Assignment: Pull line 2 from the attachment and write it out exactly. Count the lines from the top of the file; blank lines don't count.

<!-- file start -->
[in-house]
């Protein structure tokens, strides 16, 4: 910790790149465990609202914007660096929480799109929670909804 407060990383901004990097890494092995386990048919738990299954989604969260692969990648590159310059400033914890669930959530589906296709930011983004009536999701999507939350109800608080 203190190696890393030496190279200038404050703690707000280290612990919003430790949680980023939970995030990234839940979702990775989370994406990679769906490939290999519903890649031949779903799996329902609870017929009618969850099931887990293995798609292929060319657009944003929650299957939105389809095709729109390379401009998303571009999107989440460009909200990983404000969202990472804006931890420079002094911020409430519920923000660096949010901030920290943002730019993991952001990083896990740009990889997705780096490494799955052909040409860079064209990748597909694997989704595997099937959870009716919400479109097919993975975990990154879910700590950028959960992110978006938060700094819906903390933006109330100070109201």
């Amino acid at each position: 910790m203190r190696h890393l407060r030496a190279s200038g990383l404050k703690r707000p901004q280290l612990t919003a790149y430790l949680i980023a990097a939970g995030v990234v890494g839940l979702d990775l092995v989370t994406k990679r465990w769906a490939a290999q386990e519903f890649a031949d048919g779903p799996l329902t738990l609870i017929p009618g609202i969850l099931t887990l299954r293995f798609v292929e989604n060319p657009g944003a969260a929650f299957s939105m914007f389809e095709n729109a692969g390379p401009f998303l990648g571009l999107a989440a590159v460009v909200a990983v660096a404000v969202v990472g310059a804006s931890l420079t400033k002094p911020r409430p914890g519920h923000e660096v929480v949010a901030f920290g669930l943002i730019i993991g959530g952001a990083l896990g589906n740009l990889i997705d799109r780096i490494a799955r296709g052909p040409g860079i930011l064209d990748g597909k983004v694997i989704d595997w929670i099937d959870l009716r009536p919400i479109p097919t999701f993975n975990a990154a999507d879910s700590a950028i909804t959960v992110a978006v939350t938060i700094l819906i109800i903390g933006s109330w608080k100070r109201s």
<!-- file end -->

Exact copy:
């Protein structure tokens, strides 16, 4: 910790790149465990609202914007660096929480799109929670909804 407060990383901004990097890494092995386990048919738990299954989604969260692969990648590159310059400033914890669930959530589906296709930011983004009536999701999507939350109800608080 203190190696890393030496190279200038404050703690707000280290612990919003430790949680980023939970995030990234839940979702990775989370994406990679769906490939290999519903890649031949779903799996329902609870017929009618969850099931887990293995798609292929060319657009944003929650299957939105389809095709729109390379401009998303571009999107989440460009909200990983404000969202990472804006931890420079002094911020409430519920923000660096949010901030920290943002730019993991952001990083896990740009990889997705780096490494799955052909040409860079064209990748597909694997989704595997099937959870009716919400479109097919993975975990990154879910700590950028959960992110978006938060700094819906903390933006109330100070109201």